Today April 25 is World Malaria Day. We would like to highlight a malaria photography project by photographer Pearl Gan, in collaboration with OUCRU in Vietnam and EOCRU in Indonesia. Pearl's malaria project aims to bring visibility to the people and their malaria burden through her photographs of them and their environment. She hopes to humanise the faces of malaria and the malaria problem in the Asia-Pacific to audiences unfamiliar with it.
Posted 12/01/2021. Azithromycin is effectively the last remaining oral antimicrobial to treat typhoid fever and is widely used for empirical therapy in South Asia. Although azithromycin resistance in Salmonella Typhi has rarely been reported, Abhilasha Karkey and colleagues show that an increasing reliance on this drug has led to the emergence of azithromycin resistant S. Typhi in the region.
Posted 20/10/2020. Buddha Basnyat and colleagues describe findings from NUFIT, the Nepal Undifferentiated Febrile Illness Trial, a randomized, double blind, placebo controlled trial. The trial revealed that 7 days of sulphamethoxazole-trimethoprim (Bactrim) is inferior to azithromycin in the treatment of undifferentiated febrile illness (fever without a focus) and enteric fever in Nepal and the wider region in South Asia.
Posted 19/06/2018. Many people with pre-existing heart problems (including heart attack, pacemaker implantation, arrhythmia), high blood pressure and even past history of a stroke seek advice regarding high altitude travel ( > 2500m) for recreation, meetings or pilgrimages. Dr Buddha Basnyat and colleagues succinctly try to address these conditions at altitude and make reasonable recommendations in the face of limited data.
Posted 17/12/2019. Typhoid fever is rampant in South Asia. This new typhoid vaccine (studied in Kathmandu, Nepal, by Buddha Basnyat and colleagues) appears to be very effective in the prevention of typhoid. Administration of the new vaccine, especially in children, will revolutionize the prevention of this disease. And, crucially, help fight typhoid treatment resistance, a burgeoning problem.
Posted 18/05/2020. The etiology of high altitude pulmonary edema (HAPE), a disease sometimes seen in sojourners to high altitude, is lack of adequate oxygen and not an inflammation provoked by an infectious agent like the novel coronavirus. Except for supplemental oxygen, Buddha Basnyat and colleagues strongly caution against managing COVID-19 lung injury with treatments that are used for HAPE.
Posted 02/04/2019: Underdiagnosed in South Asia, melioidosis is caused by a bacterium called Burkholderia pseudomallei which is often referred to as a remarkable imitator. Pulmonary involvement including infections mimicking tuberculosis is a common form of presentation. In this case report, Buddha Basnyat and colleagues show that if a South Asian patient does not respond to anti tuberculosis treatment, melioidosis should be considered.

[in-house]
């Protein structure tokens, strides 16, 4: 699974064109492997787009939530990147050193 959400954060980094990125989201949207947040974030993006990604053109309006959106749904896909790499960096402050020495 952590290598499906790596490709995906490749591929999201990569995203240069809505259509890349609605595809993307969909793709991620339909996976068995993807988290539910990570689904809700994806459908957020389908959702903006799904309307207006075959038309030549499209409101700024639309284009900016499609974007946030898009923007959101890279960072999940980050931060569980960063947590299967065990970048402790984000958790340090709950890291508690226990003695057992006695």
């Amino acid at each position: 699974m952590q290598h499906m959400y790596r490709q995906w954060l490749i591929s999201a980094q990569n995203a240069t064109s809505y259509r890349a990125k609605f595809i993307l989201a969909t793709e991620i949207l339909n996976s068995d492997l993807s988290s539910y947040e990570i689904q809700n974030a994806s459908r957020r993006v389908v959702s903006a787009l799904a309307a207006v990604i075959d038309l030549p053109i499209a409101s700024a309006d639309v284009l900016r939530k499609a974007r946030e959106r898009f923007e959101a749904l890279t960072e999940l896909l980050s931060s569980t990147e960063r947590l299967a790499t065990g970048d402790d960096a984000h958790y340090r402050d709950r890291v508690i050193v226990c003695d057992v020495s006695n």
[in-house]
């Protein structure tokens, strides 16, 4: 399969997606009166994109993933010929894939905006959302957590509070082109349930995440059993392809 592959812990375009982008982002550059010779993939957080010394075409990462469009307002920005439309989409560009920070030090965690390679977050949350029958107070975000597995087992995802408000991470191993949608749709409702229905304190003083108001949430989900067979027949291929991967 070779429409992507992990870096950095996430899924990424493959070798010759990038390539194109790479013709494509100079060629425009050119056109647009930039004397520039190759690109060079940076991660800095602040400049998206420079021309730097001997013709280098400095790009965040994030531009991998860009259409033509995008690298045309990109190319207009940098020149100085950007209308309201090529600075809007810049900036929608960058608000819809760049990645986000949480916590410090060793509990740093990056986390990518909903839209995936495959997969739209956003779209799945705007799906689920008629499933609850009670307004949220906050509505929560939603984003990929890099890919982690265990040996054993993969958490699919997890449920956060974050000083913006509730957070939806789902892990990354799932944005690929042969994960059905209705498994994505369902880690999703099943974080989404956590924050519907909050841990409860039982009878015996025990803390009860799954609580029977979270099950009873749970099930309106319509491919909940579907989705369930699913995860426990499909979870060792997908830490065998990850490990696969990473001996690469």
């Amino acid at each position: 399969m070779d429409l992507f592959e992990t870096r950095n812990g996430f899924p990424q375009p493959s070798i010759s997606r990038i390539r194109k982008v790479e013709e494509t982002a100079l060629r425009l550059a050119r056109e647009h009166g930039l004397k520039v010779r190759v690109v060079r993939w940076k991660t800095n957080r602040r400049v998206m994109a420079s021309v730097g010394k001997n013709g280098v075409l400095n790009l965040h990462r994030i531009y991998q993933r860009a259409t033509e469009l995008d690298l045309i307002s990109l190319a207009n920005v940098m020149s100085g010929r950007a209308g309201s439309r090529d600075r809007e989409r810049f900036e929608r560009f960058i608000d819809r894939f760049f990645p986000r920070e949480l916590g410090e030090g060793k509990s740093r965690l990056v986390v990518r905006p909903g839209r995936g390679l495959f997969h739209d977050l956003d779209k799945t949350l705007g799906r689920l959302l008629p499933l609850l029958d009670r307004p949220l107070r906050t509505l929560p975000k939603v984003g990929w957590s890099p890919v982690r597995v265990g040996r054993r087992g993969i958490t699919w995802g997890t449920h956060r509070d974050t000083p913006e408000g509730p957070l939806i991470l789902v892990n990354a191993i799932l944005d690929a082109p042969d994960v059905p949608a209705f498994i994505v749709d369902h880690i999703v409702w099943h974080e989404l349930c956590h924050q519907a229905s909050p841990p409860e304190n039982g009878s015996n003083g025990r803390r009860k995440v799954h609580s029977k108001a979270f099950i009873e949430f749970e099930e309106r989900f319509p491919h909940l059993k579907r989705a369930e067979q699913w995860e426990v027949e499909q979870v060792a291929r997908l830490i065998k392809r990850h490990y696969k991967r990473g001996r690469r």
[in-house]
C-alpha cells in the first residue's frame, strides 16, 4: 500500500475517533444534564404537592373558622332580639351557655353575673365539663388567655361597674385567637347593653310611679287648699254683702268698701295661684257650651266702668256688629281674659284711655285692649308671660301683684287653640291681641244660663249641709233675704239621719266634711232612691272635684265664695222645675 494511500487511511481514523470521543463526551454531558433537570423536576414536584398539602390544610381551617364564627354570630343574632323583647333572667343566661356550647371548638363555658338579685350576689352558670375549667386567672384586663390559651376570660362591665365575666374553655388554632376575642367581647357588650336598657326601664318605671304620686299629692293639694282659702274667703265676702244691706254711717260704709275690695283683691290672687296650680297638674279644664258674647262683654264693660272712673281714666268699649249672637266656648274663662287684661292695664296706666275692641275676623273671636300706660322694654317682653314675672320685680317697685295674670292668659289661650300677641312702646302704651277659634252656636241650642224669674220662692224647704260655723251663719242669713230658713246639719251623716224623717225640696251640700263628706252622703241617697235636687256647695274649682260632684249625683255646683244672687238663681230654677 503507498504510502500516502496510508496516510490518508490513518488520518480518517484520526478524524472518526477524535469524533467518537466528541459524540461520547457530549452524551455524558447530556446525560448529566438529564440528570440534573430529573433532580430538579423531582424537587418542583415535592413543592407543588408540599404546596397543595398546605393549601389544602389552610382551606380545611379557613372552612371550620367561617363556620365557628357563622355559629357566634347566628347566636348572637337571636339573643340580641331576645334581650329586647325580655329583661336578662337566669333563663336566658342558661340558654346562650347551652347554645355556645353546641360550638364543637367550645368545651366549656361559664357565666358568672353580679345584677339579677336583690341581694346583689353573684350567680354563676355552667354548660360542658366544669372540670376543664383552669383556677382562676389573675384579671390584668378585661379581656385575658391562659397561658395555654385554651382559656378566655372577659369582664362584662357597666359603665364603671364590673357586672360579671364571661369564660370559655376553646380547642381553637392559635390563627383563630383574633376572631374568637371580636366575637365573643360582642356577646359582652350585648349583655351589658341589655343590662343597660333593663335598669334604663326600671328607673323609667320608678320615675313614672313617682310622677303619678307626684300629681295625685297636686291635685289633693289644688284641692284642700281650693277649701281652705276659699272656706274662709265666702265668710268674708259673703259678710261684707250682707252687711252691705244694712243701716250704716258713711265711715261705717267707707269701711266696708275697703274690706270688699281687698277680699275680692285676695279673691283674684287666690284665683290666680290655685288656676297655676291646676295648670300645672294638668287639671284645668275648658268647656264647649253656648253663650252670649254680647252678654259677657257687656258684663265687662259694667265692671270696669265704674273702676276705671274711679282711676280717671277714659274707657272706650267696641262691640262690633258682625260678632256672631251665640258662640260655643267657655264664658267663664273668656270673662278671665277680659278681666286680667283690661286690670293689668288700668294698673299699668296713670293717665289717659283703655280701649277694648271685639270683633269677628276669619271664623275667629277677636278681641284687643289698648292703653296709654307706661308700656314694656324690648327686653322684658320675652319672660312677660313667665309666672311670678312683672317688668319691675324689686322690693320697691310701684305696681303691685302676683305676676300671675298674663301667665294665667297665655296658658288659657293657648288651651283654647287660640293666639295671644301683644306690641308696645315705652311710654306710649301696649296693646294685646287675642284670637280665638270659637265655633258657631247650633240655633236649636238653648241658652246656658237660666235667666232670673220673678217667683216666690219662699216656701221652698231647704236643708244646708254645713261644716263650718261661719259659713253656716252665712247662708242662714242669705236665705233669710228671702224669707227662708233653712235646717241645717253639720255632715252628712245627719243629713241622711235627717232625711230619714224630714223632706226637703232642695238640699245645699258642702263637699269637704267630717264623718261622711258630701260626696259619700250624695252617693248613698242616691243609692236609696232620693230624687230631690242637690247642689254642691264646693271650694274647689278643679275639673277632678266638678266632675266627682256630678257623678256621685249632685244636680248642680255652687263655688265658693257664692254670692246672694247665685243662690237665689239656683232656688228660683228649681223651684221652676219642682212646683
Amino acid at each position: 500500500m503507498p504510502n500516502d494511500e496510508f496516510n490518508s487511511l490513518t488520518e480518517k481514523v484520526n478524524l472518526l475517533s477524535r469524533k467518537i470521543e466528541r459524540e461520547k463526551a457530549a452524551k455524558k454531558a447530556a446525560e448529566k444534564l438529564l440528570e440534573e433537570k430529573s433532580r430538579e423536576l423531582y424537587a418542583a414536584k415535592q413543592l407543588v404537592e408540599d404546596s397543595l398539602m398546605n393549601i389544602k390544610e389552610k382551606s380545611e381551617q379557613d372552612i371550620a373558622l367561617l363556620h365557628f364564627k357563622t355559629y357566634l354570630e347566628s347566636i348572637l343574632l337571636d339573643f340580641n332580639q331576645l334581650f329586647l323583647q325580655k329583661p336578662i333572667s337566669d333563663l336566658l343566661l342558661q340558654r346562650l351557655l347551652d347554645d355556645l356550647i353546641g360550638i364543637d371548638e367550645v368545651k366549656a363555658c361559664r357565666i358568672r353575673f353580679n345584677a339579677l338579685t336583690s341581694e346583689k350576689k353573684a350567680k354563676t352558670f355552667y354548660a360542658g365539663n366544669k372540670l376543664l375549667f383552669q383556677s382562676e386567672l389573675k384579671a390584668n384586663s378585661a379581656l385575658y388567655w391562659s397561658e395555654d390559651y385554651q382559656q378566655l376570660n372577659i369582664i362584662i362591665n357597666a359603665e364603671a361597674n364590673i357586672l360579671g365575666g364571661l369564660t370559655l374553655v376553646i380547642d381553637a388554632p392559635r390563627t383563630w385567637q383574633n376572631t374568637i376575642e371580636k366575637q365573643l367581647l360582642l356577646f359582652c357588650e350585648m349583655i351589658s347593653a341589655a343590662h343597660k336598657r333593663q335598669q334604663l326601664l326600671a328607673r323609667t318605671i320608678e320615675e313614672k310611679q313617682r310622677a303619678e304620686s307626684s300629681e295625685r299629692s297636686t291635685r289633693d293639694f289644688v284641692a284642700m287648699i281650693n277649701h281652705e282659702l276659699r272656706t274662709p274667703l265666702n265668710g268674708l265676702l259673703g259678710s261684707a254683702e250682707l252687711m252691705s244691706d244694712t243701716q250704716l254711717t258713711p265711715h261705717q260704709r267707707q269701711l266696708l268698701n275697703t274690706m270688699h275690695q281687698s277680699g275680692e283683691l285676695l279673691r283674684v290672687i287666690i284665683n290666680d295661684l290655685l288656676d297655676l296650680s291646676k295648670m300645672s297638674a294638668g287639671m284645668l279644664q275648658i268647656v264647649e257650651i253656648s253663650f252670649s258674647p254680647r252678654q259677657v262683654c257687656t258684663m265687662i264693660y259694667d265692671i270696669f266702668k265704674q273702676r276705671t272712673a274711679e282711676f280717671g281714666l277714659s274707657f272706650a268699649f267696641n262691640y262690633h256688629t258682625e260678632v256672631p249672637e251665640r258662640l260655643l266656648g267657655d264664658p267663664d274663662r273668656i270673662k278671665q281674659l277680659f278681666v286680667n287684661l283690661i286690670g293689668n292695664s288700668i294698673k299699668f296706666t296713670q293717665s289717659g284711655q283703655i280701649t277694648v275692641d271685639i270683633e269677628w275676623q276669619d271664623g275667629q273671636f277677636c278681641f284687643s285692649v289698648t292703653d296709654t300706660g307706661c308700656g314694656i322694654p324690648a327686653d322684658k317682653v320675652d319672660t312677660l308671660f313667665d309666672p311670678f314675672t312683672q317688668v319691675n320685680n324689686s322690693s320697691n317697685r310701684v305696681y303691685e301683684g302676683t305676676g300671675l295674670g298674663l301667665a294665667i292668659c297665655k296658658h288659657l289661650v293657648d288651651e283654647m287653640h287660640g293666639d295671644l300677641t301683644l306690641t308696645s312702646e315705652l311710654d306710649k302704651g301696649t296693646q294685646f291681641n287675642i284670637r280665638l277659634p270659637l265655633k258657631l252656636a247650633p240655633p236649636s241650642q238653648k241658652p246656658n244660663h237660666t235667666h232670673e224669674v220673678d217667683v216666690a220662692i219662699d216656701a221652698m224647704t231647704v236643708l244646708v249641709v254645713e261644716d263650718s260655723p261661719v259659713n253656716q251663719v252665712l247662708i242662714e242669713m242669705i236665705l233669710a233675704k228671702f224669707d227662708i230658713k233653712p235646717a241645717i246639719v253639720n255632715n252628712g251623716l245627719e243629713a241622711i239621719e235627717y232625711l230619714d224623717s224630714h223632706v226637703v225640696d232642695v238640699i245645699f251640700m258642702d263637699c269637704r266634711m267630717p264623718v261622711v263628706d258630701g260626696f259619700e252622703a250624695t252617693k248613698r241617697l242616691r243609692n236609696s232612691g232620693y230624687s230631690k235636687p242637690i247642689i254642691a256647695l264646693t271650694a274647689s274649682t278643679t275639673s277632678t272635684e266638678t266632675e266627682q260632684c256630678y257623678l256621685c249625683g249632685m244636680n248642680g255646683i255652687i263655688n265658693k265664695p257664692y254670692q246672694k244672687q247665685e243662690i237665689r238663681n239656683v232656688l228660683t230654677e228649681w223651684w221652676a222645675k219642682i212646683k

COVID-19 in Nepal is out of hand and slowly, but surely tracking the infection in India. Although many healthcare workers have been vaccinated throughout the country, the actual vaccination rate is likely very low for the entire country. Buddha Basynat discusses Nepal’s COVID response so far, and why vaccines are an urgent priority.
Director for the Oxford University Clinical Research Unit Nepal, Professor Buddha Basnyat is a medical doctor based in Kathmandu, Nepal. His research interests are infectious diseases and high altitude medicine, and he has almost 300 publications in peer-reviewed medical journals. One of his primary interests is to encourage young people to do clinical research.
Live and on-line from Bangkok! Be ready for Thursday 13th May, when Pint of Science Thailand will stream live from Bangkok. Join us via Facebook, YouTube or right here from the Pint of Science Thailand website as we journey from bacterial infections to viruses, discover how clinical trials work, and how scientific development is seen in the eyes of the law!
Nepal is seeing a COVID surge that is proportionately similar to India. While we try to treat the sick by increasing hospital space and ensuring oxygen supply, we must also plan for an exit strategy. Over-preparation rather than under-preparedness needs to be our mantra, with widespread vaccination the key to get us out of this pandemic, by Professor Buddha Basnyat
The International Girl’s in ICT day is commemorated to create awareness on the critical need for more girls and women in the ICT sector, encourage and inspire young girls to actively pursue careers in STEM as well as engage the community to promote collaboration through partnerships. Kathreen Wafula, an ICT Support Technician in Kilifi, joins a strong team of techies and is one of the 4 women in the department.
World Immunization Week highlights the role vaccinations play in improving the health of communities. As the COVID pandemic continues to impact countries worldwide, governments are facing challenges related to coverage, equity and sustainability of routine immunisation alongside access and the particular maintenance requirements related to the SARS-CoV-2 vaccines. Communication with communities has been key to ensure continued engagement with the vaccine programs despite the challenges of current contexts.